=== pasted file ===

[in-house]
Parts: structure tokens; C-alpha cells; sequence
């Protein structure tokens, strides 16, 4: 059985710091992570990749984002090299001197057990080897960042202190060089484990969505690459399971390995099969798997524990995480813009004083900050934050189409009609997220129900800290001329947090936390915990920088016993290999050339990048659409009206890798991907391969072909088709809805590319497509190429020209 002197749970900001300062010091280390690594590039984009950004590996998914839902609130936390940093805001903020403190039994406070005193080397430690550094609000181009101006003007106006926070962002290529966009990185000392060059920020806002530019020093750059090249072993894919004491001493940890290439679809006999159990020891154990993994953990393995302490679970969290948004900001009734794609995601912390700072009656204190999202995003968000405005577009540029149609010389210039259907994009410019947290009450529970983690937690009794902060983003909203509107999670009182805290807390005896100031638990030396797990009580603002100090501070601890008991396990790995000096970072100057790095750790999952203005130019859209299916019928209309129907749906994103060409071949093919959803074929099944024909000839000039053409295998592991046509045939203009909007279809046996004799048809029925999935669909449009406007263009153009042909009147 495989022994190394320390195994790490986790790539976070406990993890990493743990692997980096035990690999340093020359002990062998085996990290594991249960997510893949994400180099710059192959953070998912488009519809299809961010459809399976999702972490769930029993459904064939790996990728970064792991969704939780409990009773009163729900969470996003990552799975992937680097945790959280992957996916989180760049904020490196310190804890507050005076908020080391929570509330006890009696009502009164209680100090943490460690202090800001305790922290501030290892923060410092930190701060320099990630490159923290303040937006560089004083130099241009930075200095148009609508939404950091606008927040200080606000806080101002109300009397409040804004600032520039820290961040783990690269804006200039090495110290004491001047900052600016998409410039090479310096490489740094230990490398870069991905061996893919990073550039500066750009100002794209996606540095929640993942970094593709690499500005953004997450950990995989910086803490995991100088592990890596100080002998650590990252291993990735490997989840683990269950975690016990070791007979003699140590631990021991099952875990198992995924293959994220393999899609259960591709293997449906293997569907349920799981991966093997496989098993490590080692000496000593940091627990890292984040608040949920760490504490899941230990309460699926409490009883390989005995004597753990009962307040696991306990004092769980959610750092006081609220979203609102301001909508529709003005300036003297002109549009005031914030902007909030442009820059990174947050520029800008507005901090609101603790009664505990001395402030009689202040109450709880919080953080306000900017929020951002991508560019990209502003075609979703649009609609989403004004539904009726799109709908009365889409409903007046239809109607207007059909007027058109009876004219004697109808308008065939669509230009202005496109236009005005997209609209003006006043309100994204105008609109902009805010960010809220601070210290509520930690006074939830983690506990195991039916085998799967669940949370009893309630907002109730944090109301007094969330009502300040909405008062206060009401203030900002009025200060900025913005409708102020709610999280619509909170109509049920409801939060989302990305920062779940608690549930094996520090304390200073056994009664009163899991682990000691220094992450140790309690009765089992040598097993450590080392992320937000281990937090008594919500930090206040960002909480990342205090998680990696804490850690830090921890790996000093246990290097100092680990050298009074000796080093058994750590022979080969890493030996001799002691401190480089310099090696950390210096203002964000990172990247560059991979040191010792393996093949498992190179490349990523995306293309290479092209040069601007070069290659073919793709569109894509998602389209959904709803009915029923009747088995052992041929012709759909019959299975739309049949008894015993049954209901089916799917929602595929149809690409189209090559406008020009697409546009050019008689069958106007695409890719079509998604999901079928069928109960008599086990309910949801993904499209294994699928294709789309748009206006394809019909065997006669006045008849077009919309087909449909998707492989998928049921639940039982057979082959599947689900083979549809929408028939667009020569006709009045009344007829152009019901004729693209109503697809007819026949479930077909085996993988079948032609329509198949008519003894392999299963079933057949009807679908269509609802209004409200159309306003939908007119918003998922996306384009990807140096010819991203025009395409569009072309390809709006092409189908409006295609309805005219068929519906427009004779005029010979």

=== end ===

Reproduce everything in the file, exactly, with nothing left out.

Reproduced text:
[in-house]
Parts: structure tokens; C-alpha cells; sequence
């Protein structure tokens, strides 16, 4: 059985710091992570990749984002090299001197057990080897960042202190060089484990969505690459399971390995099969798997524990995480813009004083900050934050189409009609997220129900800290001329947090936390915990920088016993290999050339990048659409009206890798991907391969072909088709809805590319497509190429020209 002197749970900001300062010091280390690594590039984009950004590996998914839902609130936390940093805001903020403190039994406070005193080397430690550094609000181009101006003007106006926070962002290529966009990185000392060059920020806002530019020093750059090249072993894919004491001493940890290439679809006999159990020891154990993994953990393995302490679970969290948004900001009734794609995601912390700072009656204190999202995003968000405005577009540029149609010389210039259907994009410019947290009450529970983690937690009794902060983003909203509107999670009182805290807390005896100031638990030396797990009580603002100090501070601890008991396990790995000096970072100057790095750790999952203005130019859209299916019928209309129907749906994103060409071949093919959803074929099944024909000839000039053409295998592991046509045939203009909007279809046996004799048809029925999935669909449009406007263009153009042909009147 495989022994190394320390195994790490986790790539976070406990993890990493743990692997980096035990690999340093020359002990062998085996990290594991249960997510893949994400180099710059192959953070998912488009519809299809961010459809399976999702972490769930029993459904064939790996990728970064792991969704939780409990009773009163729900969470996003990552799975992937680097945790959280992957996916989180760049904020490196310190804890507050005076908020080391929570509330006890009696009502009164209680100090943490460690202090800001305790922290501030290892923060410092930190701060320099990630490159923290303040937006560089004083130099241009930075200095148009609508939404950091606008927040200080606000806080101002109300009397409040804004600032520039820290961040783990690269804006200039090495110290004491001047900052600016998409410039090479310096490489740094230990490398870069991905061996893919990073550039500066750009100002794209996606540095929640993942970094593709690499500005953004997450950990995989910086803490995991100088592990890596100080002998650590990252291993990735490997989840683990269950975690016990070791007979003699140590631990021991099952875990198992995924293959994220393999899609259960591709293997449906293997569907349920799981991966093997496989098993490590080692000496000593940091627990890292984040608040949920760490504490899941230990309460699926409490009883390989005995004597753990009962307040696991306990004092769980959610750092006081609220979203609102301001909508529709003005300036003297002109549009005031914030902007909030442009820059990174947050520029800008507005901090609101603790009664505990001395402030009689202040109450709880919080953080306000900017929020951002991508560019990209502003075609979703649009609609989403004004539904009726799109709908009365889409409903007046239809109607207007059909007027058109009876004219004697109808308008065939669509230009202005496109236009005005997209609209003006006043309100994204105008609109902009805010960010809220601070210290509520930690006074939830983690506990195991039916085998799967669940949370009893309630907002109730944090109301007094969330009502300040909405008062206060009401203030900002009025200060900025913005409708102020709610999280619509909170109509049920409801939060989302990305920062779940608690549930094996520090304390200073056994009664009163899991682990000691220094992450140790309690009765089992040598097993450590080392992320937000281990937090008594919500930090206040960002909480990342205090998680990696804490850690830090921890790996000093246990290097100092680990050298009074000796080093058994750590022979080969890493030996001799002691401190480089310099090696950390210096203002964000990172990247560059991979040191010792393996093949498992190179490349990523995306293309290479092209040069601007070069290659073919793709569109894509998602389209959904709803009915029923009747088995052992041929012709759909019959299975739309049949008894015993049954209901089916799917929602595929149809690409189209090559406008020009697409546009050019008689069958106007695409890719079509998604999901079928069928109960008599086990309910949801993904499209294994699928294709789309748009206006394809019909065997006669006045008849077009919309087909449909998707492989998928049921639940039982057979082959599947689900083979549809929408028939667009020569006709009045009344007829152009019901004729693209109503697809007819026949479930077909085996993988079948032609329509198949008519003894392999299963079933057949009807679908269509609802209004409200159309306003939908007119918003998922996306384009990807140096010819991203025009395409569009072309390809709006092409189908409006295609309805005219068929519906427009004779005029010979």